In a recent article it was pointed out how my generation, born between ’77 and ’83, has been subcategorized. Apparently we were the last generation not breastfed on technology. We were self reliant. We used maps and knew how to go places – from memory! We didn’t grow-up connected to the internet. We learned to type on a typewriter (I still say ‘return’ instead of ‘enter’). We remember phones that had the receiver connected to an actual phone and only used long distance with permission from parents. We actually know what DOS is. We hand wrote term papers using encyclopedias and microfilm for source material. More importantly, Seinfeld references such as “Top of the muffin to you,” or “No soup for you,” aren’t complete mysteries to us. We’re not exactly Generation X or Millennials. Instead, according to this article, we’ve been dubbed Xennials.
Normally I’m proud of our generation, but my twin brother, Josh, let us all down.
Let me backtrack.
July 22, 2017
It was 10 AM and I impatiently paced between camp and beach. It was 9 PM the night before when my twin, Josh set off with our only vehicles. Attached was his dirt bike, which he planned to use as a shuttle vehicle for the West Coast Trail (WCT). This infamous mud-dominated, ladder laced, bridge traversed, beach stamped, ancient forest maned trail is a 75 km jewel full of bears, eagles and various sea creatures. The trail is also the primary attraction of Pacific Rim National Park located in west central Vancouver Island, B.C., Canada.
The proposed shuttle was ~5 hours roundtrip. Yet by 10 AM the next morning it had been 13 hours! No buzz of a dirt bike had interrupted our morning, no phone messages or indication of where Josh was at all.
Imagined shenanigans for the holdup ranged from unruly locals to vicious animal attacks. I’d like to say I’m kidding, but after a night of yokels partying and dogs running into camp like we’re trespassing on Farmer Bob’s front lawn, it was a valid concern. Further proof came that morning when one of a line of beat-up diesel trucks in the camp next to us was turned on at ~5 AM and roared for the next three hours!
After most campers had made their exodus, my anger was further fueled by their mound of discarded beer cans.
Before leaving one of the Cro Magnon’s who’d ran their diesel and had the yapping dog, walked by on his way to the shitter. He turned my way and offered a kindly hello. All I managed in return was bared teeth that attempted an evolutionary leap into a smile and clenched fists that wanted to stamp ‘good night’ into his cranium. From my shanghaied sleep to presently being soaked from persistent rain, I wasn’t approaching anything close to civil or human for awhile.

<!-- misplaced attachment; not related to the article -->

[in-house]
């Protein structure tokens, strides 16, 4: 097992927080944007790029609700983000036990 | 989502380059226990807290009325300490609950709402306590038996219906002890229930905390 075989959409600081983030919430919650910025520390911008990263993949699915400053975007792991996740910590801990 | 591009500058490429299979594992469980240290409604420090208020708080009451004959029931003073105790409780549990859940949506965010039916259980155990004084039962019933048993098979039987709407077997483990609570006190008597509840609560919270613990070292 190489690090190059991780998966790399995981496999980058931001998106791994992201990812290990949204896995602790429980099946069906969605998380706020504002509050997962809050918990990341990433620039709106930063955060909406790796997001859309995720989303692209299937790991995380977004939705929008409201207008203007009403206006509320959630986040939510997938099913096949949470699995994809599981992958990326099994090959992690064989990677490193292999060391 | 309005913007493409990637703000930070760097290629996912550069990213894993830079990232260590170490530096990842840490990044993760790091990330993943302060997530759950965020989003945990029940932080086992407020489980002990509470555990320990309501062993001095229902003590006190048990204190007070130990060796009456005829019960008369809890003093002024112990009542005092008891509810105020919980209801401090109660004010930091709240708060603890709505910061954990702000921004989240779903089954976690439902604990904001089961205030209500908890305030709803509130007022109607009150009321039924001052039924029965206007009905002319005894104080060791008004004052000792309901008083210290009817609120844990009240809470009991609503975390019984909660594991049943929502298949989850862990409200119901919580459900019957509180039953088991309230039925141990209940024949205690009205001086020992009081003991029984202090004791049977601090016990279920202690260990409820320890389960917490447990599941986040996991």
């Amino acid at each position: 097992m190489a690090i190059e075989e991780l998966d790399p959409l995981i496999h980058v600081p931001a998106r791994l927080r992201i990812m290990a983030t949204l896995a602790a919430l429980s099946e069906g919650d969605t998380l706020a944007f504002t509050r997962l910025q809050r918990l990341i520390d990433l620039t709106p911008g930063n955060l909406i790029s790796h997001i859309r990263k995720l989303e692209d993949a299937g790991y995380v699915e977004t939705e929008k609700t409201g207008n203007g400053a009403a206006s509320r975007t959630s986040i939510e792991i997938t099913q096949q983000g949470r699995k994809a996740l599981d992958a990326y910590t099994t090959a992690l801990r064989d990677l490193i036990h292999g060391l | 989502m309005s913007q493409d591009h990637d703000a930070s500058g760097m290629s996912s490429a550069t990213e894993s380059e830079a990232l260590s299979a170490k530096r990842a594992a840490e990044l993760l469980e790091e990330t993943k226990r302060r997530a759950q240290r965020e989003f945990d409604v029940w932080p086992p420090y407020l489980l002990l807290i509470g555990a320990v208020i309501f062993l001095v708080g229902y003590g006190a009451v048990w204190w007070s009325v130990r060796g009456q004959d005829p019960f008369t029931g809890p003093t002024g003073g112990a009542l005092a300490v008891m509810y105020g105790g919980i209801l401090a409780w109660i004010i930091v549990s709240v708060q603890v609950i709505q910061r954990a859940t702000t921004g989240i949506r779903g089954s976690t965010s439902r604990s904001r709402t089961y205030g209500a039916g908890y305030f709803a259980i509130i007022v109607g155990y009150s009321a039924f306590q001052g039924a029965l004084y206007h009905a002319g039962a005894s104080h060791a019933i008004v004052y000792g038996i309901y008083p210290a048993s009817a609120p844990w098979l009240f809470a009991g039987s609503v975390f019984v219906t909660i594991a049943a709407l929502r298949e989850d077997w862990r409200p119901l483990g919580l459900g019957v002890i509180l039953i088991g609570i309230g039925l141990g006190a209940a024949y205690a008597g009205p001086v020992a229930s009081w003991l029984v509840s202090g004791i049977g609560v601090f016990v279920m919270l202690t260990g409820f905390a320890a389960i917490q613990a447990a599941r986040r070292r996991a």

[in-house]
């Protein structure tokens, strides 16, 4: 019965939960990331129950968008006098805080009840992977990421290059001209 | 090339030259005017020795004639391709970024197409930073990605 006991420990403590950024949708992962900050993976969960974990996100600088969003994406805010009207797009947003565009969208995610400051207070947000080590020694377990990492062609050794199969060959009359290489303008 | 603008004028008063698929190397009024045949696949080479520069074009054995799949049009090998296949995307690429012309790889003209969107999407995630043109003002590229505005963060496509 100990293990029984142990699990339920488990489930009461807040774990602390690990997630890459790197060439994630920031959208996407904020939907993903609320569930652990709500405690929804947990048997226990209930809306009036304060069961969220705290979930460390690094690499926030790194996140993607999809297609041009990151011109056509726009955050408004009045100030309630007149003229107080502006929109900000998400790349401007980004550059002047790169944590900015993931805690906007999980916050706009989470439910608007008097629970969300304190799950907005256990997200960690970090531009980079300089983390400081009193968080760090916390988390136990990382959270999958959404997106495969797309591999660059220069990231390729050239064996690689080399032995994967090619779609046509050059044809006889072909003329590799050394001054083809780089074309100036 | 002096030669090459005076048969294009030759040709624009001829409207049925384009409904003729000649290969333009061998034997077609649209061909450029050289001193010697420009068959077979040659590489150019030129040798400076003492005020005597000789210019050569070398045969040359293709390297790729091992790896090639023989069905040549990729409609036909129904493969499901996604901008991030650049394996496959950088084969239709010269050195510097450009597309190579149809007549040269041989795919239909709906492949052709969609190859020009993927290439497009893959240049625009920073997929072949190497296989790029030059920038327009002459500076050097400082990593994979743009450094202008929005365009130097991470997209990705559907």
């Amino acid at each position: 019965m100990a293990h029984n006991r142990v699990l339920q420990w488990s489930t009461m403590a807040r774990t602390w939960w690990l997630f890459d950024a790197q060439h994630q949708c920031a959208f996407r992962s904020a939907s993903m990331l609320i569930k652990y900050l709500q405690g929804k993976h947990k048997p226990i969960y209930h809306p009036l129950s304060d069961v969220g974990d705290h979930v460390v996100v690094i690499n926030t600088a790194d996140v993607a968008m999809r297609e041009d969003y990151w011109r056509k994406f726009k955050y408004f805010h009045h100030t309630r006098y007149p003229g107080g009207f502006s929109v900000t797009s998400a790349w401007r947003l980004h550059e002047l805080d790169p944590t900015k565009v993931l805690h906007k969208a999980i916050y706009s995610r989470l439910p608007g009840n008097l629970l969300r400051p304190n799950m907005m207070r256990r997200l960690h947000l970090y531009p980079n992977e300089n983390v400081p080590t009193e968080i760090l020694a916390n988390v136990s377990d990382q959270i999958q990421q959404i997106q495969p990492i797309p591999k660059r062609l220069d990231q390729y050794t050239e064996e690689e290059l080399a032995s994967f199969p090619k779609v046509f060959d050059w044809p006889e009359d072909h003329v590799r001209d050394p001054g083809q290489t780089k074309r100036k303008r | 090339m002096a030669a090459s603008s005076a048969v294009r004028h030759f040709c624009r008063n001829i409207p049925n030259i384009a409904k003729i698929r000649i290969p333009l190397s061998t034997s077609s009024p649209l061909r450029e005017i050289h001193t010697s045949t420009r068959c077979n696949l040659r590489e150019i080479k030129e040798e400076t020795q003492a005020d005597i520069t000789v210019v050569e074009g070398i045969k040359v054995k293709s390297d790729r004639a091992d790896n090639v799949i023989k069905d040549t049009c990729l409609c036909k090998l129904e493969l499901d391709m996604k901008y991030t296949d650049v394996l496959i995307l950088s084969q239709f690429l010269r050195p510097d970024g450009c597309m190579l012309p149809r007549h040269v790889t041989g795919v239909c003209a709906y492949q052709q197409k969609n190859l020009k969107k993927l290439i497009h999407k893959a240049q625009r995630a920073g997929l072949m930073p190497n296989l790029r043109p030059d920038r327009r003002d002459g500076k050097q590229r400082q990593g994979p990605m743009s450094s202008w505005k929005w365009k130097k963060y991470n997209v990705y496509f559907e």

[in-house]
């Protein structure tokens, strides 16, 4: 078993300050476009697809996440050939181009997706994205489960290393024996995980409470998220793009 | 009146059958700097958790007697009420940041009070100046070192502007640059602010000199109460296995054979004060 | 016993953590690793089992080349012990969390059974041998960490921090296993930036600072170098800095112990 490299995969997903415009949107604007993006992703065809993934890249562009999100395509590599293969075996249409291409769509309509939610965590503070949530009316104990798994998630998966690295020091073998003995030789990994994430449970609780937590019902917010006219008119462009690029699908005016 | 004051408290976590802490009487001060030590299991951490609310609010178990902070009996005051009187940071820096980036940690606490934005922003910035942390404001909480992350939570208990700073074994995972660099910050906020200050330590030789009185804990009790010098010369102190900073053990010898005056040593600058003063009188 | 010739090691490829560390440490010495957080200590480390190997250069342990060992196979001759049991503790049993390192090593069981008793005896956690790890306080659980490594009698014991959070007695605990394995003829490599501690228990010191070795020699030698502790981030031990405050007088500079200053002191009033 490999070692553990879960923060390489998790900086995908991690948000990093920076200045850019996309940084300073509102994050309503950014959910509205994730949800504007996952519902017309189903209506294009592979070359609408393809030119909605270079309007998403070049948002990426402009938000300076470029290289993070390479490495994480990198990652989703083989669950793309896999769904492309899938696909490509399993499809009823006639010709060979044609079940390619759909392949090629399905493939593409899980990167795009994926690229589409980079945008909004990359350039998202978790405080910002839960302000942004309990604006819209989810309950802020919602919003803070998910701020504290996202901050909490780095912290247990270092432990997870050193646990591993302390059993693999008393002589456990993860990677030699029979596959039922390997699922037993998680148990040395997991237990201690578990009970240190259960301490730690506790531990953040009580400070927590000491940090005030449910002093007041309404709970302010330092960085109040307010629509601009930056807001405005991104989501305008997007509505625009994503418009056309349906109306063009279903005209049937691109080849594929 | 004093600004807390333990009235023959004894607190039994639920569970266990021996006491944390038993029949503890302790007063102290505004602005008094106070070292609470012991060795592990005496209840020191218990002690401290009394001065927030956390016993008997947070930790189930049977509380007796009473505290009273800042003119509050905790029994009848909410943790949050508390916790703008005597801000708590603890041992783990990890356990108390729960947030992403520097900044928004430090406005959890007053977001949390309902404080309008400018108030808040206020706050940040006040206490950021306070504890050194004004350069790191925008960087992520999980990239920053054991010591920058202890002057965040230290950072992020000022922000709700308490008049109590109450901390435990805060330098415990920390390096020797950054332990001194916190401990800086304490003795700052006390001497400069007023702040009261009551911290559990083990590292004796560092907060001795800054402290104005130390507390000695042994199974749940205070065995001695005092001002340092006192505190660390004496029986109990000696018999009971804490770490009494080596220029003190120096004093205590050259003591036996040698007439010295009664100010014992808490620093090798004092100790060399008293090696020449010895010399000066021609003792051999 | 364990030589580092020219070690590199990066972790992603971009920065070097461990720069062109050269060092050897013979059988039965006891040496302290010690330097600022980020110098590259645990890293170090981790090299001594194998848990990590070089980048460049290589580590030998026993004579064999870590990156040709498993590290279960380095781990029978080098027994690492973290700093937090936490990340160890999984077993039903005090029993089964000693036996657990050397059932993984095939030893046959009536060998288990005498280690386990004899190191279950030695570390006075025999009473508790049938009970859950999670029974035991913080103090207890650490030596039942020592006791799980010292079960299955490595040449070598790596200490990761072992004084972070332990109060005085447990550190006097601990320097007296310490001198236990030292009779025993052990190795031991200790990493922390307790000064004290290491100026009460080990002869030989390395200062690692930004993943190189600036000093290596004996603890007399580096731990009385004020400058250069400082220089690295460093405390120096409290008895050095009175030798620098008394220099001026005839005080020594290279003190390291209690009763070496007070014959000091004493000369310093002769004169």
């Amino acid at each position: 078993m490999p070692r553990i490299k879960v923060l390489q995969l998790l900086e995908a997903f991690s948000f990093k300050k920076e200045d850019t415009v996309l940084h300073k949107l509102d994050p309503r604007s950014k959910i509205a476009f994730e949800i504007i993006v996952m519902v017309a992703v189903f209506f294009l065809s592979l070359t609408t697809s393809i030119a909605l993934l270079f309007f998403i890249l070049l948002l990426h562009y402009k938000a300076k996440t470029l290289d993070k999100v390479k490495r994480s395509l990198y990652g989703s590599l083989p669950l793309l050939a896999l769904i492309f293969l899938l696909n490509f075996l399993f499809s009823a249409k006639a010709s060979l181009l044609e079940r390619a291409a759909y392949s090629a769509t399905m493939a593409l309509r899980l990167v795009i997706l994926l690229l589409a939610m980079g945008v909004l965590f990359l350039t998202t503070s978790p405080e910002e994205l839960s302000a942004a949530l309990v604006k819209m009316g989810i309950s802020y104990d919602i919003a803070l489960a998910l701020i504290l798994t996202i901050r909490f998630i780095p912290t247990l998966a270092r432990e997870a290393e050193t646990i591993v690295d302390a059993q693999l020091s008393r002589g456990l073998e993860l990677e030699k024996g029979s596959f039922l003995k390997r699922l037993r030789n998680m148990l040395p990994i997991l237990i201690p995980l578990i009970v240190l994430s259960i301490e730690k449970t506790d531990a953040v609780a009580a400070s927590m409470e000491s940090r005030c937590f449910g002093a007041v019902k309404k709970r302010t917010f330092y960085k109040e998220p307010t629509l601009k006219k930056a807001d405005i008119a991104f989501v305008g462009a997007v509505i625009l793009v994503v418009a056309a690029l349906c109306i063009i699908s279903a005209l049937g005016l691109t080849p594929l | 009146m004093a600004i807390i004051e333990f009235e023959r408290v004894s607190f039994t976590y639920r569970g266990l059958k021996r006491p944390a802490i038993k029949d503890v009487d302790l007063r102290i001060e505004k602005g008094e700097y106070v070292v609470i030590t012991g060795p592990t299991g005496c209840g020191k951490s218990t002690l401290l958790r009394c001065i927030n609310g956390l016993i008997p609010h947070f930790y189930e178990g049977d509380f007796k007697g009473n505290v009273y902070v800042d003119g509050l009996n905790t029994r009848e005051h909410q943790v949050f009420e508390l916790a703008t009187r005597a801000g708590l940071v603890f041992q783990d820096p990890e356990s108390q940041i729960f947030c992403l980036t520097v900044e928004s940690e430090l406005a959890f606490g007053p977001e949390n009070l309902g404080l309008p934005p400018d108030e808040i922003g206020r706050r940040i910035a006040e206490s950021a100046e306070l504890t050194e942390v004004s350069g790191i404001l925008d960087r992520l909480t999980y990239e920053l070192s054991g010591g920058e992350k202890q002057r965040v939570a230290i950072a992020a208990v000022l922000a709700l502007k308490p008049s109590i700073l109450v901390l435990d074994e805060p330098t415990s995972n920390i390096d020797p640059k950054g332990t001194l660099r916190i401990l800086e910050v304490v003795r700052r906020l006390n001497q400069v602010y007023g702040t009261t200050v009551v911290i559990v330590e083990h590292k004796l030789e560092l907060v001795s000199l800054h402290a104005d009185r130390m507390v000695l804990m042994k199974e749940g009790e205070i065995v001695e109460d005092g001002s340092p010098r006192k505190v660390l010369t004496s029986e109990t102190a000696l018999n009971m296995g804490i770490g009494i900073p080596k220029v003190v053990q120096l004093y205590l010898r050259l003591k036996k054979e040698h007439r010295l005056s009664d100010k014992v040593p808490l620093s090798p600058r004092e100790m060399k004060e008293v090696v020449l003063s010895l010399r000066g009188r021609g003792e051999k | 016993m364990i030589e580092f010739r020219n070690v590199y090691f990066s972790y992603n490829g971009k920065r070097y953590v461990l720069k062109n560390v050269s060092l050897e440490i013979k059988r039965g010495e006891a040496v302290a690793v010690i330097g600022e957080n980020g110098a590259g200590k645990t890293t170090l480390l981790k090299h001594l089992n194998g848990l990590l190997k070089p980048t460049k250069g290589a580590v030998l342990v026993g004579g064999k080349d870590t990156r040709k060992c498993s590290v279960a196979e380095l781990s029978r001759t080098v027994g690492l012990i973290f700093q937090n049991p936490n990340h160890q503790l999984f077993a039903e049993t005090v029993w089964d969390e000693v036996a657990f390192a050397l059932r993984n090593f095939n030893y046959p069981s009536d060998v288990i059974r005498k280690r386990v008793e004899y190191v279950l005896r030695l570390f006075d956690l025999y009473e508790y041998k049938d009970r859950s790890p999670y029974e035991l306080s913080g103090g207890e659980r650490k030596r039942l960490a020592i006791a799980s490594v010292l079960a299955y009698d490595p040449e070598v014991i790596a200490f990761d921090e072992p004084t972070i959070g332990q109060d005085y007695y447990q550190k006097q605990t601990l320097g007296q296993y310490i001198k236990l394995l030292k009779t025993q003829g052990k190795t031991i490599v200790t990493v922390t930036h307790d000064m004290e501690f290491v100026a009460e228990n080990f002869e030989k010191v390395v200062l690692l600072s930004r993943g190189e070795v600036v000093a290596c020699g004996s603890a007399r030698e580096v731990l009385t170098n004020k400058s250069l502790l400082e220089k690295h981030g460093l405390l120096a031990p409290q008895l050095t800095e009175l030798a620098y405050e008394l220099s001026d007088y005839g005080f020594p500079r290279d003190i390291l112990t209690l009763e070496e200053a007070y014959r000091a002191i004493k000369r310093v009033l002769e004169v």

With two of my brothers, Jessy and Jeremy, and Jessy’s son, Calin, we sat on the beach with our phones raised to the sky like we were trying to get a signal from God instead of from my still missing brother, Josh. We were like Millennials who’d lost their lifeline to their Universe of online communities, news and more. They can’t conceive of poor cell reception and, apparently, neither could we. Unfortunately for both, reality doesn’t curtail to whimsical wants. You can’t ‘unlike’ the yokels. You can’t ‘fast forward’ through the doldrums of a wasted morning. Most of all, there’s no ‘off’ button for reality.
Like the prodigal son returned home, hope surged when the distinct grumble of a dirt bike broke the mid-morning calm. Was it Josh? As I arrived, I saw it was. He was talking to his wife, Sally, the 6th and final member of our family adventure. Josh was just beginning his story, which after overhearing, I couldn’t help but repeat to him like an accusation. “You got lost because you depended on Google directions,” I repeated?
“Yeah, but….,” Josh began.
Someone told me that everything that’s said before the word ‘but’ is total bullshit. The fact was, Josh had fallen into a trap I’d not expect Xennials to fall into. Now I’m afraid Baby Boomers are shaking their heads in sadness because humanities last hope will one day be defined on a Wiki Page, as extinct.
Fortunately we’re family. It’s the reason we were all together on Vancouver Island. But the history goes back further. Ever since I was a kid family vacations have been a tradition. It’s been carried down from the days when my parents drove a black ford van whose four walls were carpeted in 80s musty brown-yellow shag! A return to when the demarcation line between parents and kids was a wall and door that separated the drivers cabin from the rear of the vehicle. A time when I remembered being shoulder to shoulder with my brothers because we had seen a burst of water shoot into the air and had no idea what it was, not until we were liberated from the van to see the most famous geyser in Yellowstone National park, Old Faithful.